The home run should have been a double.

Joe Torre, Major League Baseball's executive vice president for baseball operations, said Dana DeMuth's crew, working the New Yankees at Kanas City Royals game Wednesday night made a mistake on a call on a home run by Billy Butler.

"There really was a misunderstanding, and I'm not trying to pick my words here, as to what the ground rule represented," Torre said Thursday after two days of owners' meetings concluded at the Otesaga Hotel. "Obviously, from what went on he was very sure that that ball was a home run 'cause it hit that back fence, which is out of the park."

Butler's ball appeared to strike the upper railing of a second wall behind the left field wall before bouncing back onto the field. Umpires ruled it a home run but went in to look at a review after talking to New York manager Joe Girardi.

Girardi argued again briefly when they returned and confirmed the designated hitter's 15th home run. Replays showed the ball hitting the padding below the railing and bouncing up toward the front row of fans before coming back onto the field.

DeMuth ruled the hit a home run even after the video review. It should have been a double.

Long after the game ended, major league umpire supervisor Steve Palermo led the entire crew out to the wall and could be seen pointing at the spot the ball hit.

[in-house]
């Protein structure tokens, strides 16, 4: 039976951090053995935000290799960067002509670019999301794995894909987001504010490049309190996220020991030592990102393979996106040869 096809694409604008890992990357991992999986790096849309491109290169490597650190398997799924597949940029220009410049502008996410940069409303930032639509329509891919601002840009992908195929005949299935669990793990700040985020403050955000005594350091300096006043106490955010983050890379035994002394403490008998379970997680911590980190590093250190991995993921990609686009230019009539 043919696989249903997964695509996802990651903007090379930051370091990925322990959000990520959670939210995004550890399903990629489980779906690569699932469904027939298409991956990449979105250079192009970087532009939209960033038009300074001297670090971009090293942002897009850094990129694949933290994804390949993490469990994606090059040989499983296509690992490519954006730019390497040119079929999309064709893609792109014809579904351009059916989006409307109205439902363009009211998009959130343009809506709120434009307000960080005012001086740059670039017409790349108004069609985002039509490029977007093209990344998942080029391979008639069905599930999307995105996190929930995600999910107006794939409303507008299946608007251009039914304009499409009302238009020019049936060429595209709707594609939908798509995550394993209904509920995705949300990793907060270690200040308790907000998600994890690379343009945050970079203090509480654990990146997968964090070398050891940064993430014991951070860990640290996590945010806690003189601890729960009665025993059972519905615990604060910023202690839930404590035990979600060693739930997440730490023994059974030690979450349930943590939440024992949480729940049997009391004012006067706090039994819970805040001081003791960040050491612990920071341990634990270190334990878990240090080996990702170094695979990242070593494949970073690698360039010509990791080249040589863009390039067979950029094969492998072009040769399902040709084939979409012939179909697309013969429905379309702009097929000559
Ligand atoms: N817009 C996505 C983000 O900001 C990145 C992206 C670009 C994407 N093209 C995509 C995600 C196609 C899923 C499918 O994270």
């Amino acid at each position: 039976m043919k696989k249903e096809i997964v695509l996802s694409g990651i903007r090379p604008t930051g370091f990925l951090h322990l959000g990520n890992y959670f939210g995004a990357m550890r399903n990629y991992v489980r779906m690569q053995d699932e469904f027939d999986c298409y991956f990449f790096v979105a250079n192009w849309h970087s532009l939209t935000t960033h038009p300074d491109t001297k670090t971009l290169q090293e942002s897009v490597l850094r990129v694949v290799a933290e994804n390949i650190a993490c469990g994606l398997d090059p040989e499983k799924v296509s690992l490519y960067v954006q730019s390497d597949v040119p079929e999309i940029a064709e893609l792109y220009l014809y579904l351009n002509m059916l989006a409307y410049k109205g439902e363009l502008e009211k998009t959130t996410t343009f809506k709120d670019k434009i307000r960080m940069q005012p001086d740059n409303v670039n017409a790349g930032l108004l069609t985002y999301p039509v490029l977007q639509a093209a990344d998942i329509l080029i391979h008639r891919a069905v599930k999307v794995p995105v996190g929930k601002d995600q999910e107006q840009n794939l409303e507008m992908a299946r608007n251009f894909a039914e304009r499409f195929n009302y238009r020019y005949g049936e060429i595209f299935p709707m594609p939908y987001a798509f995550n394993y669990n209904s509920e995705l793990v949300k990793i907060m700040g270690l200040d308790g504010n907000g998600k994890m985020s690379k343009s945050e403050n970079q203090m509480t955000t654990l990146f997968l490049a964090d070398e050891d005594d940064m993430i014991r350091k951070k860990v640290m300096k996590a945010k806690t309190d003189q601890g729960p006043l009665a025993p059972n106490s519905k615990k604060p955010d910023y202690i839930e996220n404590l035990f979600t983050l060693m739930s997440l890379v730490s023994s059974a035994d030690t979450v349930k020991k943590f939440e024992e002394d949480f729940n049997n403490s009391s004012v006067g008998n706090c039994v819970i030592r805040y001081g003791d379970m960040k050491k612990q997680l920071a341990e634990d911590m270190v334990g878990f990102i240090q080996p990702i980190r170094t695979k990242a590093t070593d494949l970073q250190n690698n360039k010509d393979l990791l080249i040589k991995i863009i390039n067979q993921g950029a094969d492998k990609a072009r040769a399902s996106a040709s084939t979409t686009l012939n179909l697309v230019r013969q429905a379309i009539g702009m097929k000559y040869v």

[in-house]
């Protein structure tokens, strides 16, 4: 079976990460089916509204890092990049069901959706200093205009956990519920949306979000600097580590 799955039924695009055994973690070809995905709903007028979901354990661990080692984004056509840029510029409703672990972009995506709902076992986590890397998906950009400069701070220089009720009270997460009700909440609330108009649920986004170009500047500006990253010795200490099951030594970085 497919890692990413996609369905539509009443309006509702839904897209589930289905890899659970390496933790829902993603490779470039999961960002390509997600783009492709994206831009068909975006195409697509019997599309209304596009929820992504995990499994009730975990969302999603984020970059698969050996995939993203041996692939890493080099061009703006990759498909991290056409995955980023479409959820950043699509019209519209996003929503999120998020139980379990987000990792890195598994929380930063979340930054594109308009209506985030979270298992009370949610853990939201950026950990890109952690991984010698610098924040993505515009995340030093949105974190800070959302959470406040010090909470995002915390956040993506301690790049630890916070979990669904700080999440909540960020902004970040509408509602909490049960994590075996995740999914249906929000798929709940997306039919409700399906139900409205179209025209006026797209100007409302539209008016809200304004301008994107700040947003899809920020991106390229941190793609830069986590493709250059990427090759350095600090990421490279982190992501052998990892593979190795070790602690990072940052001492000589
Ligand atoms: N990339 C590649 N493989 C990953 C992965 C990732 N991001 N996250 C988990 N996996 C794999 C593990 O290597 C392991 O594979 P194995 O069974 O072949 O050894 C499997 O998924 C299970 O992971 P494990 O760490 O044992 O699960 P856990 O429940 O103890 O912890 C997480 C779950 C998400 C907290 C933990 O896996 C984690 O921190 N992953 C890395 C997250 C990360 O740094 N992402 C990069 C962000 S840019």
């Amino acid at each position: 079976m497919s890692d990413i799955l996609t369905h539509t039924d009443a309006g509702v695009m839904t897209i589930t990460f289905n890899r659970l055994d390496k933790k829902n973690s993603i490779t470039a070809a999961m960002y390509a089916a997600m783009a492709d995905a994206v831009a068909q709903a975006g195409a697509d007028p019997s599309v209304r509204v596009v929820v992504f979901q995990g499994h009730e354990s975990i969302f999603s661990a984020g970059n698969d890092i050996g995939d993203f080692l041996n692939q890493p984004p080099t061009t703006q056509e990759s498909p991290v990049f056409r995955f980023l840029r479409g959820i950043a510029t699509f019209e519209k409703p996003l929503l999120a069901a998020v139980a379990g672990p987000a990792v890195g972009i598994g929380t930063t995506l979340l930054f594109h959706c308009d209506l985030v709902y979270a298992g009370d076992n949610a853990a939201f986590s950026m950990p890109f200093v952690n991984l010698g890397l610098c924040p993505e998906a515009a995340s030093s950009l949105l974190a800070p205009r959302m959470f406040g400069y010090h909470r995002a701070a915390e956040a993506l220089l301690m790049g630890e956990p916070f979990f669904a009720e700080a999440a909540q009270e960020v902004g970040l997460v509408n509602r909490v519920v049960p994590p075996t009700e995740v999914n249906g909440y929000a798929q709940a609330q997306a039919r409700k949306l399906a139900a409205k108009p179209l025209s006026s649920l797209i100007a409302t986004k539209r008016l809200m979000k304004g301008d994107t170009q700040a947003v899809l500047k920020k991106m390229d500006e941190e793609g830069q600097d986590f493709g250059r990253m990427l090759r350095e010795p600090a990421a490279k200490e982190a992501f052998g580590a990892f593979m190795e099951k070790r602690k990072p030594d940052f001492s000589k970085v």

The ballpark's rule is that the ball must go into the stands for it to be a homer.

Palermo told The Associated Press on Thursday that "it was a misunderstanding of the ground rules. What they thought was, wasn't."

Torre added: "Dana feels very badly about it. It's certainly not from lack of knowing what the heck to do. He is very astute in knowing the ground rules."

DeMuth had all day to think about it.

"He (DeMuth) has an off day today and all day to think about it," said Torre, a former manager of the Yankees. "It's something that shouldn't have happened."

The Royals survived a harrowing ninth and held on for a 5-4 victory over the AL East leaders.

"Unfortunately, it's a one-run game and it affected the outcome," Torre said. "I can empathize with Joe. This was very unusual. This umpire has worked three years' worth of games in this ballpark and was under the assumption that that fence, which is literally behind the wall, was a home run because it was out of the ballpark.

"I guess they've had some questions since the ballpark was renovated a few years ago," Torre added. "Now, for sure, it won't be a problem anymore."

The Yankees did not protest and would have had to lodge one before the next pitch, Torre said.

Girardi didn't protest because he trusted the umpires knew the rule, but he now wishes he filed a complaint.

"Of course you do. But when two separate umpires with different accounts tell you that, 'No, that's a home run,' I believe them," Girardi said. "Maybe I don't need to be so trustworthy next time."


AP Sports Writers Dave Skretta in Kansas City, Mo., and Dave Campbell in Minneapolis contributed to this report.